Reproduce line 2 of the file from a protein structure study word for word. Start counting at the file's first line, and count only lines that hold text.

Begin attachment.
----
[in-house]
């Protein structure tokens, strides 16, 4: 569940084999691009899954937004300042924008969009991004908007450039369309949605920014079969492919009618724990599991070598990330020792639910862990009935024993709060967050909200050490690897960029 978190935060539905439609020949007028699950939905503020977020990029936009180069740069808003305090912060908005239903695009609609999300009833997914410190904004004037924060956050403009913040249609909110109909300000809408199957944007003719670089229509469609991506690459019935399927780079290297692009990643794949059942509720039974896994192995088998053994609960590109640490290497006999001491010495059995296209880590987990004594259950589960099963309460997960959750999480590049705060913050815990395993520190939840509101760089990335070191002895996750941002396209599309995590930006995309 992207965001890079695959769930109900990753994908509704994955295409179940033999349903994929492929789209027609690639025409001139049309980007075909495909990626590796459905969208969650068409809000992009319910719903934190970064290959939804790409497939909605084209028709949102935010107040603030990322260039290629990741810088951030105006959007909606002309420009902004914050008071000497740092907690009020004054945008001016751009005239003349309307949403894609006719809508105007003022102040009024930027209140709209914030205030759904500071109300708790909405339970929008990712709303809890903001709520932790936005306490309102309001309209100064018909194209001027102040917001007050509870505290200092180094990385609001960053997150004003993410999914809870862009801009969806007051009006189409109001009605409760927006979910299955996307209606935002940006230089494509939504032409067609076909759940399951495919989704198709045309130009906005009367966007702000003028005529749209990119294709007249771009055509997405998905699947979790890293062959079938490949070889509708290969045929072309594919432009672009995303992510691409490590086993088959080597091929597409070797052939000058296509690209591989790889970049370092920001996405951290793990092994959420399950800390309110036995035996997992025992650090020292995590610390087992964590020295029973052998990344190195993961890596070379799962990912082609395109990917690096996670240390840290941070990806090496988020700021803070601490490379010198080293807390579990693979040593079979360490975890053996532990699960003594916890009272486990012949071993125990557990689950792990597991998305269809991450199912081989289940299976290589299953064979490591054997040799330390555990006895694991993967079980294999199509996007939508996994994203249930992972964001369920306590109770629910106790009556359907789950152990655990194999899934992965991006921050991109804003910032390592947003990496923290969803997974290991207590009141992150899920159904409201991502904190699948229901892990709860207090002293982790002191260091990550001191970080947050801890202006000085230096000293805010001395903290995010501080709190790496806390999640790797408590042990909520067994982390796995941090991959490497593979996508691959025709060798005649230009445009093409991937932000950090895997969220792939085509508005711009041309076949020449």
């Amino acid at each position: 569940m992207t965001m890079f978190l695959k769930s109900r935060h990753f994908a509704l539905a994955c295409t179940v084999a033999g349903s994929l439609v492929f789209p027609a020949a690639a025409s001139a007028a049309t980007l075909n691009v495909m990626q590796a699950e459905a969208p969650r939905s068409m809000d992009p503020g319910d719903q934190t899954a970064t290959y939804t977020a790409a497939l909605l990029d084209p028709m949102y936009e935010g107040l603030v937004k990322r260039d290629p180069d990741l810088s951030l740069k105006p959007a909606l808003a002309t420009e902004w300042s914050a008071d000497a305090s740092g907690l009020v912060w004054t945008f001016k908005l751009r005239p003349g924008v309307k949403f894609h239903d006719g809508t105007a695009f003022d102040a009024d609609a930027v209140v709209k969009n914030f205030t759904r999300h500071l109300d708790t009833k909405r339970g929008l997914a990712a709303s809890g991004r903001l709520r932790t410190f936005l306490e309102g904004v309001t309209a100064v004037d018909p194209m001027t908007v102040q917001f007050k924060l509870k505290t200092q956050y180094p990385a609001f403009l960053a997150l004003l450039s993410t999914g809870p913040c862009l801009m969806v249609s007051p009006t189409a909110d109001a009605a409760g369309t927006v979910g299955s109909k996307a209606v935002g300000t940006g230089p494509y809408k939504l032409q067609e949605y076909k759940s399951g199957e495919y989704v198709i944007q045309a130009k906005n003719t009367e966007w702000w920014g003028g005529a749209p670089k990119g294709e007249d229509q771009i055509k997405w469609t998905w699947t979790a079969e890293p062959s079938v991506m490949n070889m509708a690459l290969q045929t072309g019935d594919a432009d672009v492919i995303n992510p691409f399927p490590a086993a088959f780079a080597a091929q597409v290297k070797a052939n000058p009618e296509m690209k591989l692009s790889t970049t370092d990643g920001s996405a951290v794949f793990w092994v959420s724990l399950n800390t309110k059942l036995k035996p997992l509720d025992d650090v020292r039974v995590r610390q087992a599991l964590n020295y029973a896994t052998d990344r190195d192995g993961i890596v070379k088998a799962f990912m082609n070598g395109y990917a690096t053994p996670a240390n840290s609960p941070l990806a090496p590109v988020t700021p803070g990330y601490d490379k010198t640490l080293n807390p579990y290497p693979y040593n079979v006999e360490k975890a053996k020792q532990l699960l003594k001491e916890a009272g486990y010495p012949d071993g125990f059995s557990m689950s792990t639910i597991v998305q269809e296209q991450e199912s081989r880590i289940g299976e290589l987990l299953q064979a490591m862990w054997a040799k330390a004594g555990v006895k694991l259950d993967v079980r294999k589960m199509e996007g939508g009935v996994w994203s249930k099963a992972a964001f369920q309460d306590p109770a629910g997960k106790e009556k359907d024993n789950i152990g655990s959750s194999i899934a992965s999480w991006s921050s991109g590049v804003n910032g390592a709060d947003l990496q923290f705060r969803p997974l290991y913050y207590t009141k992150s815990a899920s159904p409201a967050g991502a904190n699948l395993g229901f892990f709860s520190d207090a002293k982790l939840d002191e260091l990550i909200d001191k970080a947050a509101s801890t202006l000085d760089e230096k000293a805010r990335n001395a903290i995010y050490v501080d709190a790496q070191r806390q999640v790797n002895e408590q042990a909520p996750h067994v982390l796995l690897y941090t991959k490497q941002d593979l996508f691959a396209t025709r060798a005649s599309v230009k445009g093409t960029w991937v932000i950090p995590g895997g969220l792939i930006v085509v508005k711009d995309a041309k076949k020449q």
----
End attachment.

């Protein structure tokens, strides 16, 4: 569940084999691009899954937004300042924008969009991004908007450039369309949605920014079969492919009618724990599991070598990330020792639910862990009935024993709060967050909200050490690897960029 978190935060539905439609020949007028699950939905503020977020990029936009180069740069808003305090912060908005239903695009609609999300009833997914410190904004004037924060956050403009913040249609909110109909300000809408199957944007003719670089229509469609991506690459019935399927780079290297692009990643794949059942509720039974896994192995088998053994609960590109640490290497006999001491010495059995296209880590987990004594259950589960099963309460997960959750999480590049705060913050815990395993520190939840509101760089990335070191002895996750941002396209599309995590930006995309 992207965001890079695959769930109900990753994908509704994955295409179940033999349903994929492929789209027609690639025409001139049309980007075909495909990626590796459905969208969650068409809000992009319910719903934190970064290959939804790409497939909605084209028709949102935010107040603030990322260039290629990741810088951030105006959007909606002309420009902004914050008071000497740092907690009020004054945008001016751009005239003349309307949403894609006719809508105007003022102040009024930027209140709209914030205030759904500071109300708790909405339970929008990712709303809890903001709520932790936005306490309102309001309209100064018909194209001027102040917001007050509870505290200092180094990385609001960053997150004003993410999914809870862009801009969806007051009006189409109001009605409760927006979910299955996307209606935002940006230089494509939504032409067609076909759940399951495919989704198709045309130009906005009367966007702000003028005529749209990119294709007249771009055509997405998905699947979790890293062959079938490949070889509708290969045929072309594919432009672009995303992510691409490590086993088959080597091929597409070797052939000058296509690209591989790889970049370092920001996405951290793990092994959420399950800390309110036995035996997992025992650090020292995590610390087992964590020295029973052998990344190195993961890596070379799962990912082609395109990917690096996670240390840290941070990806090496988020700021803070601490490379010198080293807390579990693979040593079979360490975890053996532990699960003594916890009272486990012949071993125990557990689950792990597991998305269809991450199912081989289940299976290589299953064979490591054997040799330390555990006895694991993967079980294999199509996007939508996994994203249930992972964001369920306590109770629910106790009556359907789950152990655990194999899934992965991006921050991109804003910032390592947003990496923290969803997974290991207590009141992150899920159904409201991502904190699948229901892990709860207090002293982790002191260091990550001191970080947050801890202006000085230096000293805010001395903290995010501080709190790496806390999640790797408590042990909520067994982390796995941090991959490497593979996508691959025709060798005649230009445009093409991937932000950090895997969220792939085509508005711009041309076949020449």